Allergic/Atopic Skin, Eczema, Skin Health
How I Turned The Lemons We Call Eczema Into Lemonade
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Join the conversation! TheAllergista. I’d love for you to share your story! Help somebody else who is looking for tips, guidance, and empathy. Head on over to my “share your story” page to share your allergy — or eczema-related story — no matter how insignificant you might think it is!

By Guest Contributor: Jennifer, aka The Allergista, TheAllergista.com

“I just ordered more of your antiperspirant and…I’m going to have VMV as my website of the month!” One look at TheAllergista.com and we knew this was a match made “skin heaven.” Jennifer’s blog isn’t only well researched, it’s also friendly, fun, and fashionable — not common in the world of allergies and atopic dermatitis! We jumped at the chance to offer The Allergista fans specials on vmvhypoallergenics.com and to ask Jennifer to share her story to give hope to our most desperate clients. She graciously obliged:
June 1st, 2010: “I’ve developed severe eczema (atopic dermatitis) and it is wreaking havoc on my entire body…I don’t want to go out in public. It’s not pretty, folks. Plus, the sun hurts it. I’m not posting a photo because I’m not at a point where I’d be comfortable with that. Instead, I think this photo of a “freak show” suits me now…
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…I think I might like to be around other people who wouldn’t judge me and I could also make a living at the same time.”
To say eczema has been annoying would be a major understatement. There’s a dark side to eczema that most perfectly healthy people never see.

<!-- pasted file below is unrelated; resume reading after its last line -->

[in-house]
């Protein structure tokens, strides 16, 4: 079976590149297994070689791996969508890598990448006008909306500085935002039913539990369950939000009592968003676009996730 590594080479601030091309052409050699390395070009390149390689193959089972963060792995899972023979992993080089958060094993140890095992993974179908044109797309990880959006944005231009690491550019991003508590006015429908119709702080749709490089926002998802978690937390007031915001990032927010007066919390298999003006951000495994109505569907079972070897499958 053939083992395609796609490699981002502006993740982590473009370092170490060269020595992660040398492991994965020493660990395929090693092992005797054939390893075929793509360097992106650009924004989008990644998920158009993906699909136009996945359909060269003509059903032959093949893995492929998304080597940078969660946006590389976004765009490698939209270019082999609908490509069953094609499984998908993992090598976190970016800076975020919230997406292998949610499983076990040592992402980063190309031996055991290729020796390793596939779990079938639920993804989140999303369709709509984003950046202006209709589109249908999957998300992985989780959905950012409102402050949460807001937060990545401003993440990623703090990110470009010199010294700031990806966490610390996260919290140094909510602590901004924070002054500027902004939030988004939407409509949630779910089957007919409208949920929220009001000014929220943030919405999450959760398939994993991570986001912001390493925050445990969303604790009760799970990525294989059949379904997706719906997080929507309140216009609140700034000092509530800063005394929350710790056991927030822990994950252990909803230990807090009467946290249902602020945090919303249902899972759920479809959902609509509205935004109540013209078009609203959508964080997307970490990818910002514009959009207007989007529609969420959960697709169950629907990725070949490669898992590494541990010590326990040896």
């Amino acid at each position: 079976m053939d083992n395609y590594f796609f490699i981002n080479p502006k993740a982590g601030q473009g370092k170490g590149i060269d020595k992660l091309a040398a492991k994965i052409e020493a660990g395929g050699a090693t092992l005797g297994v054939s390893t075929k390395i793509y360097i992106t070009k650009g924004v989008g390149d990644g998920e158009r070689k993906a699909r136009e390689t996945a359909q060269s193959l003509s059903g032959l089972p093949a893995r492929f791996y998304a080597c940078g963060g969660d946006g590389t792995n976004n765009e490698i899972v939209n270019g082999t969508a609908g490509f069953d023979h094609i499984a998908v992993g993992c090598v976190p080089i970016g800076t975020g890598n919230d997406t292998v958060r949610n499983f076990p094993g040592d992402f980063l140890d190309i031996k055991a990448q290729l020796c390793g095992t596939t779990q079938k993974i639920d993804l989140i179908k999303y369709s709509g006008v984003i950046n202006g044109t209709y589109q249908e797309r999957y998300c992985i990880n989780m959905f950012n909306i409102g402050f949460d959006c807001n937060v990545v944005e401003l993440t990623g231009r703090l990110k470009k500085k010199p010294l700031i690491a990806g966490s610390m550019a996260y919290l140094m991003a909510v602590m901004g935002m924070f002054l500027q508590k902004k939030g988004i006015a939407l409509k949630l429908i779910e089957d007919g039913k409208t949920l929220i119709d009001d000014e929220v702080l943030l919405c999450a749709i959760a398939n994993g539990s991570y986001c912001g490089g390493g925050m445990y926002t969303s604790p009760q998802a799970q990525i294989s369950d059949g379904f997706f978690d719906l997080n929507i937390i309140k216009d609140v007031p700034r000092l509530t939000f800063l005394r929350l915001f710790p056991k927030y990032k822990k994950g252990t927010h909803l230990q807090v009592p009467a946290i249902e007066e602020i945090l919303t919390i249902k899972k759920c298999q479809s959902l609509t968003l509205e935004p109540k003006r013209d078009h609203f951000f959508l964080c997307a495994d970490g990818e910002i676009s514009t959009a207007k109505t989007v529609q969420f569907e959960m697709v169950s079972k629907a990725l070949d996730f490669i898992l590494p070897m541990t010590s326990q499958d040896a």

Eczema (aka atopic dermatitis) is very common and has a rainbow of reactions from dry skin to inches of oozing, itchy, extremely painful skin. It’s no joke. I lived a pretty normal life until age 26, only four years ago. It started with a cut not healing and ending up as a full blown staph infection. I had itchy, oozing, red bumps covering my elbows, arms, and legs. I saw a team of doctors who prescribed antibiotics, creams, and even oral and topical steroids. NOTHING was getting rid of it and if anything…it got worse. I was terrified.
At first, I didn’t think much of it. “Oh”, I thought, “ I’ll go to the doctor, get a prescription, and it’ll be gone. They must make SOMETHING to make it go away.” If only it were that easy. After biopsies, various tests, and appointment after appointment (at one point I was in one of my doctor’s offices weekly), I was finally diagnosed with severe allergic contact dermatitis, a form of eczema. There are several different types of eczema: contact dermatitis, nummular dermatitis, seborrheic dermatitis and dyshidrotic dermatitis. My skin reacts by being exposed to my allergens. It was a mess.